It’s raining as I write this—a thorough, soaking rain. The desert earth is having a difficult time absorbing it all, but we need every drop to help offset the drought.
If it seems like water is a constant theme for those of us who live in the desert…it is. I’m always aware of when rain is falling, or the skies look like they might let loose with thunderstorms at any minute. It probably comes from living where water is a scarce commodity. It’s an awareness that I grew up with, and I’ve taken it with me, wherever I have lived.
I can still easily recall standing in the woods while on retreat in late autumn, along the Merrimack River in northern Massachusetts. I was standing outside, under an umbrella, listening to the rain fall on a thick carpet of brightly-colored leaves. The sound of the rain, on the leaves and on my umbrella, has stayed with me, even 20 years later.
I also realize that many of my photographs have to do with rain. Raindrops on cactus spines and grass blades. Rain misting over mountains. Channels that rain has carved through the earth, or wave patterns that it has left behind. The absence of rain also figures in my photographs. Cracked, dry earth, thirsting for rain. Fantastic shapes woven of juniper tree skeletons. Fields of brown grass gone to seed.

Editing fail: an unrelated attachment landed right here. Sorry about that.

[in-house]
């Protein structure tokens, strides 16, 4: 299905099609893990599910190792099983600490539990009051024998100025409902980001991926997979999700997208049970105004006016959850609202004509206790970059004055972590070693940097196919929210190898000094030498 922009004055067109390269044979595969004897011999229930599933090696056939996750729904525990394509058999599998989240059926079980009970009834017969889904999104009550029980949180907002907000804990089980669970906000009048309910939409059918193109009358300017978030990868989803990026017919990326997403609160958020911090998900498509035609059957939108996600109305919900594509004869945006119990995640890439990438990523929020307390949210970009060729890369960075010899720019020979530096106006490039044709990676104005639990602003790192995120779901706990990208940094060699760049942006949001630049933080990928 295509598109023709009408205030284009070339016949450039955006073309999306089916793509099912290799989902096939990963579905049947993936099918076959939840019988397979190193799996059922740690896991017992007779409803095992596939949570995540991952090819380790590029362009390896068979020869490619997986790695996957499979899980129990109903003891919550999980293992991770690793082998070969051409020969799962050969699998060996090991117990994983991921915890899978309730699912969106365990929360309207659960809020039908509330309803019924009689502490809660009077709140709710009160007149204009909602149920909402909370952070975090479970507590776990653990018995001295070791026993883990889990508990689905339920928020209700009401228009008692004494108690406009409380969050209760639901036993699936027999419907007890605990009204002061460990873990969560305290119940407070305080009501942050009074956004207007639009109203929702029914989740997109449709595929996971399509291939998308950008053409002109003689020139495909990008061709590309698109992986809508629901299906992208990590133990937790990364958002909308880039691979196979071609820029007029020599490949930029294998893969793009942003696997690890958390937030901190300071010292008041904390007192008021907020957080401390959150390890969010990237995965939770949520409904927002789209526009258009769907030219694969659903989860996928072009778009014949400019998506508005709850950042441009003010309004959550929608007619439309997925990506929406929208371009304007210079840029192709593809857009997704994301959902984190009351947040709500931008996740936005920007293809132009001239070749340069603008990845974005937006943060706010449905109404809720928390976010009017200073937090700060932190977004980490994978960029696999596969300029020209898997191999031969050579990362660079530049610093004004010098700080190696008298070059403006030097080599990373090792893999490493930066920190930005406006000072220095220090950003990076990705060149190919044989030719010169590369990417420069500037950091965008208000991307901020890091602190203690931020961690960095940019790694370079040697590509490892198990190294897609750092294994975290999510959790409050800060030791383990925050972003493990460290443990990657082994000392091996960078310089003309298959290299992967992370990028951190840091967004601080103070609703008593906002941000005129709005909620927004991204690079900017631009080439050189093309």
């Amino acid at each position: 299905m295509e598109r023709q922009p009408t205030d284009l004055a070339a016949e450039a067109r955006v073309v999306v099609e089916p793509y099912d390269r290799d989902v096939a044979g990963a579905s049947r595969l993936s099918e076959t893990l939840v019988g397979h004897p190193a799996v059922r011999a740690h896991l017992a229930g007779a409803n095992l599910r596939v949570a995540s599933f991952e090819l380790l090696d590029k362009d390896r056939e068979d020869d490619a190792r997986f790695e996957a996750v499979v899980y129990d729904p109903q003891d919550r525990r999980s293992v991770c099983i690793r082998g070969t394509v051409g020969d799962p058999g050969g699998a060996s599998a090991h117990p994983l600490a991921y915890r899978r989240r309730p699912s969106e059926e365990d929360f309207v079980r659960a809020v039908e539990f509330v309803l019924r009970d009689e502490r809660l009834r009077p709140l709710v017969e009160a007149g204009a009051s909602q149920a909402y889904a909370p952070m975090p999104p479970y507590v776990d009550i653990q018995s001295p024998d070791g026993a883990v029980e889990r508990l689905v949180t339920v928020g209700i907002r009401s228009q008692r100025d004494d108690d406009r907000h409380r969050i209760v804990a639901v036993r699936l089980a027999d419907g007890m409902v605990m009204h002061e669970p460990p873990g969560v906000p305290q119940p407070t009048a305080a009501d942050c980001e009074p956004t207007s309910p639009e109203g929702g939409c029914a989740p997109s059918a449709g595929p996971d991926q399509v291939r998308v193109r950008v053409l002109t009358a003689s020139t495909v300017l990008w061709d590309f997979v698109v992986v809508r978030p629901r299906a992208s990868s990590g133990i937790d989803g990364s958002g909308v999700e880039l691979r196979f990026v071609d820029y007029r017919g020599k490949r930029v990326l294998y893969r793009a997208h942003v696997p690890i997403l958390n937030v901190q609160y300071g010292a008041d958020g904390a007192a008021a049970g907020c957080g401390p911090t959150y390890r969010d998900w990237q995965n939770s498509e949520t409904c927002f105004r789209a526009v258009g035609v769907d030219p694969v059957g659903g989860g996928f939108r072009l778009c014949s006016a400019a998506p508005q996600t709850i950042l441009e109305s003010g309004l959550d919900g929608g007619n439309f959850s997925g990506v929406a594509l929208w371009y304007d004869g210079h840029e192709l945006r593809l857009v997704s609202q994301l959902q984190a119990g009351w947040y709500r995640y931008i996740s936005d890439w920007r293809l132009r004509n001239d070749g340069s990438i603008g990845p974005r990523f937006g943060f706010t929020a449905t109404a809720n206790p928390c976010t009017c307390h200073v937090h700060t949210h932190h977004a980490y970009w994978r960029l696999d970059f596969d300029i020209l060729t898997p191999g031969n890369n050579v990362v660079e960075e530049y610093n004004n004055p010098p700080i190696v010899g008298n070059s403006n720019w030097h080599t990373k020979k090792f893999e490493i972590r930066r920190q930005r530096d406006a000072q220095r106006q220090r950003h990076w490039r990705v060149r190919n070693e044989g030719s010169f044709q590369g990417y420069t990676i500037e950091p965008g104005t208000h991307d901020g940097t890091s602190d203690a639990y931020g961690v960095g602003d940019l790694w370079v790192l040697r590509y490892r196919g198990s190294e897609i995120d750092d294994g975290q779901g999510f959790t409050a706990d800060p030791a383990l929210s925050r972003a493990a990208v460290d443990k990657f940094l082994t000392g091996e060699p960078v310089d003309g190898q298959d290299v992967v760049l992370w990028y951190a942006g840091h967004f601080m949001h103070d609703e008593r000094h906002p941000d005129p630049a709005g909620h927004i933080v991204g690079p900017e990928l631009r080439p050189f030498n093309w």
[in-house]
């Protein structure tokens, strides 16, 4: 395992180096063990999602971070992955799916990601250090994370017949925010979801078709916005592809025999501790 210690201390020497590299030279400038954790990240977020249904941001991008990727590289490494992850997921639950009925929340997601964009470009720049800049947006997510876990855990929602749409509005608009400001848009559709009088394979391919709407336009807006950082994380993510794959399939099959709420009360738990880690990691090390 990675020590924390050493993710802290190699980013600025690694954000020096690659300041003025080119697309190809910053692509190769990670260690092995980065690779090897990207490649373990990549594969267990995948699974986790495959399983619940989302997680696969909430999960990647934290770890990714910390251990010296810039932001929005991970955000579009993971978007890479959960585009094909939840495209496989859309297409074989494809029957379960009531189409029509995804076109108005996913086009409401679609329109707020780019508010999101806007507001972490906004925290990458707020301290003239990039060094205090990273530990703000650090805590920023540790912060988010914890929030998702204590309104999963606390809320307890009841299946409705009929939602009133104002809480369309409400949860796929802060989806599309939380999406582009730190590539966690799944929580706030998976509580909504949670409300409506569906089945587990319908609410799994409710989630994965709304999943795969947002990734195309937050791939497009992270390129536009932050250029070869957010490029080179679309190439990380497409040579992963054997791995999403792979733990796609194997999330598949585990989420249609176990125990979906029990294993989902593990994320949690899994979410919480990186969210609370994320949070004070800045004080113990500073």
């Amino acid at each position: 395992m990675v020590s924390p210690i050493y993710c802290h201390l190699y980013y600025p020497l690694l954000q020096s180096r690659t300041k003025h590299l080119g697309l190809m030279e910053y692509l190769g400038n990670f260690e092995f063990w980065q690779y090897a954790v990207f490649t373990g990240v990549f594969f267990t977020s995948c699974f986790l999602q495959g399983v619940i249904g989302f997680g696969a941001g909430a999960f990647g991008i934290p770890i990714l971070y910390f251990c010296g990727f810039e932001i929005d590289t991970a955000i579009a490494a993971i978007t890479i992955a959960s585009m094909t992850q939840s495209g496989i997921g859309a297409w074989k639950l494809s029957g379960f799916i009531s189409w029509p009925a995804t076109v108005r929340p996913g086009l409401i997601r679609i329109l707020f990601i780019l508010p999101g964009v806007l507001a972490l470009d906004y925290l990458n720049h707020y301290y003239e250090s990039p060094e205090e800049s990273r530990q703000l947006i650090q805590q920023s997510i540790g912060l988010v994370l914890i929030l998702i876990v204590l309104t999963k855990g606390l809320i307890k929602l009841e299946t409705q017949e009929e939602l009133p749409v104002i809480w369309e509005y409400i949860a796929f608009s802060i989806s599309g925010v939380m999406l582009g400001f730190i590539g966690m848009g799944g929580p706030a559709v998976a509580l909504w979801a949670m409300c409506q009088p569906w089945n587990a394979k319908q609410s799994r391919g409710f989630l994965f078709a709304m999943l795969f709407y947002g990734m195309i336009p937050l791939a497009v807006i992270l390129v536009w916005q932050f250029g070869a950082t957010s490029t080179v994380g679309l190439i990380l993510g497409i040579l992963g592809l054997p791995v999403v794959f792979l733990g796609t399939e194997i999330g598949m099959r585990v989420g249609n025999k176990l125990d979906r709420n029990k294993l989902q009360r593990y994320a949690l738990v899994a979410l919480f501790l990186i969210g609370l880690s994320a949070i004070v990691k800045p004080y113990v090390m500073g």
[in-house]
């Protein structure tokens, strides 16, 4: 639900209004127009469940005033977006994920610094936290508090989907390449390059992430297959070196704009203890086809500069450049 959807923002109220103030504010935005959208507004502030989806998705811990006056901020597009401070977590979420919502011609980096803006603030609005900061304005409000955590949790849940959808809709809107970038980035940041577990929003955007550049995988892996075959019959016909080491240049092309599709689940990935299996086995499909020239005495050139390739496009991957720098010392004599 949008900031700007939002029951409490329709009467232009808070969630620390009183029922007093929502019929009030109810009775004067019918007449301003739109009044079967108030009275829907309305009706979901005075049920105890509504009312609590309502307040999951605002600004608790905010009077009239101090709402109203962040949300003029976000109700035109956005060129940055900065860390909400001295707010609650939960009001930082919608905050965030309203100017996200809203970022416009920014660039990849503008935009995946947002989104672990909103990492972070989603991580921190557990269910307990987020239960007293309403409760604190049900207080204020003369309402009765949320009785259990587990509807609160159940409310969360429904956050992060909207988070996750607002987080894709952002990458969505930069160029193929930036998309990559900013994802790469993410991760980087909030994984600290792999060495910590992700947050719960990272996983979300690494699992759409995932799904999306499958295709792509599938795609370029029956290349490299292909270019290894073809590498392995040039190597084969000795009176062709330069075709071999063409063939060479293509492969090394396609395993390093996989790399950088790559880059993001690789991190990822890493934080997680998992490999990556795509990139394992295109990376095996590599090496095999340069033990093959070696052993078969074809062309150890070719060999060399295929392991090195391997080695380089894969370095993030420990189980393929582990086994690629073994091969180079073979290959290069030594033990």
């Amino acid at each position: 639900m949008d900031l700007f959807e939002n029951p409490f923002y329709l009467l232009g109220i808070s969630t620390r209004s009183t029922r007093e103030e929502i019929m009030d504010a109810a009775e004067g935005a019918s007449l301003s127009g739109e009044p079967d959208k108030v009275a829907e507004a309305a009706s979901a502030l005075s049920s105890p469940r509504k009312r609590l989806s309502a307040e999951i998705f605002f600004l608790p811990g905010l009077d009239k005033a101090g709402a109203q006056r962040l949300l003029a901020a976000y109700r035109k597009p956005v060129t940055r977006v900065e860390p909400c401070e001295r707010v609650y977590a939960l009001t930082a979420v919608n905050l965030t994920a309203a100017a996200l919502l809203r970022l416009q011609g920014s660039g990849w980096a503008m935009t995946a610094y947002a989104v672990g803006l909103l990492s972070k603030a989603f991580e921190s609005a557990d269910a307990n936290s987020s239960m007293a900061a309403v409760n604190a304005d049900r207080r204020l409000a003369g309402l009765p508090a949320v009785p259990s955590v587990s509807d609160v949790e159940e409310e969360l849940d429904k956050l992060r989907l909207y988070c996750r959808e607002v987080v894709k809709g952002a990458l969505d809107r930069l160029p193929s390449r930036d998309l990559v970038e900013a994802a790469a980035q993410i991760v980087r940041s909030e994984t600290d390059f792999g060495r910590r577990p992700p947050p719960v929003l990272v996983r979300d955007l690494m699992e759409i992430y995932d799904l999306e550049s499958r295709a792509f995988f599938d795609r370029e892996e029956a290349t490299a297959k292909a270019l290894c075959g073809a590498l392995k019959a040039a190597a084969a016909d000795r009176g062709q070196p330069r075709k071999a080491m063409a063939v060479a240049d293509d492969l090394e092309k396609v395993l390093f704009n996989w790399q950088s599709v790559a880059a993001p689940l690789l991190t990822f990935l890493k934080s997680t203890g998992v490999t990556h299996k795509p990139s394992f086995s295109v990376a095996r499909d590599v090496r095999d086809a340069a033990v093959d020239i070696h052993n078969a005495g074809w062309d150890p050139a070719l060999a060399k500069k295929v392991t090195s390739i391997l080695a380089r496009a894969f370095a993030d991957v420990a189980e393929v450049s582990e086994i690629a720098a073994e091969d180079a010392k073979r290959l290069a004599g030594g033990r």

We all have images that figure in our lives in important ways. Rain in the desert is an image that speaks to me. It speaks to me of the spiritual life as well as of nature. Sometimes I am the parched earth, waiting for rain from God. Sometimes I am one of those raindrops, joyfully bouncing along the sidewalk and then sinking into the earth alongside other drops. Mostly I am myself, listening to the rain fall, wondering what parts of my body and my soul need to soak up this precious moisture.
What is an enduring image in your life? Where do you find yourself in the image? What spiritual meaning does it have in your life?